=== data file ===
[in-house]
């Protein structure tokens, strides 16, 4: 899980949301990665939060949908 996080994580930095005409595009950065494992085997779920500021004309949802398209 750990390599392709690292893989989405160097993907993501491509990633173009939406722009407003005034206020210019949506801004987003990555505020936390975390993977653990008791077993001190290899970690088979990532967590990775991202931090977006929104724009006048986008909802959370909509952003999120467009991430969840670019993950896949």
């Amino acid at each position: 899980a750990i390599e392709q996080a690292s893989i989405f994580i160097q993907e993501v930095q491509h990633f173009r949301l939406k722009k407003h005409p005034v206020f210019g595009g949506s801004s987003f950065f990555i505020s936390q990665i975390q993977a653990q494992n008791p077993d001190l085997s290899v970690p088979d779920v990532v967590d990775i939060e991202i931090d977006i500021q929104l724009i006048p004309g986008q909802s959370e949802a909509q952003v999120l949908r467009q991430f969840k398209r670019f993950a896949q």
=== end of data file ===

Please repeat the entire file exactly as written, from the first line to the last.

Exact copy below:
[in-house]
């Protein structure tokens, strides 16, 4: 899980949301990665939060949908 996080994580930095005409595009950065494992085997779920500021004309949802398209 750990390599392709690292893989989405160097993907993501491509990633173009939406722009407003005034206020210019949506801004987003990555505020936390975390993977653990008791077993001190290899970690088979990532967590990775991202931090977006929104724009006048986008909802959370909509952003999120467009991430969840670019993950896949």
């Amino acid at each position: 899980a750990i390599e392709q996080a690292s893989i989405f994580i160097q993907e993501v930095q491509h990633f173009r949301l939406k722009k407003h005409p005034v206020f210019g595009g949506s801004s987003f950065f990555i505020s936390q990665i975390q993977a653990q494992n008791p077993d001190l085997s290899v970690p088979d779920v990532v967590d990775i939060e991202i931090d977006i500021q929104l724009i006048p004309g986008q909802s959370e949802a909509q952003v999120l949908r467009q991430f969840k398209r670019f993950a896949q």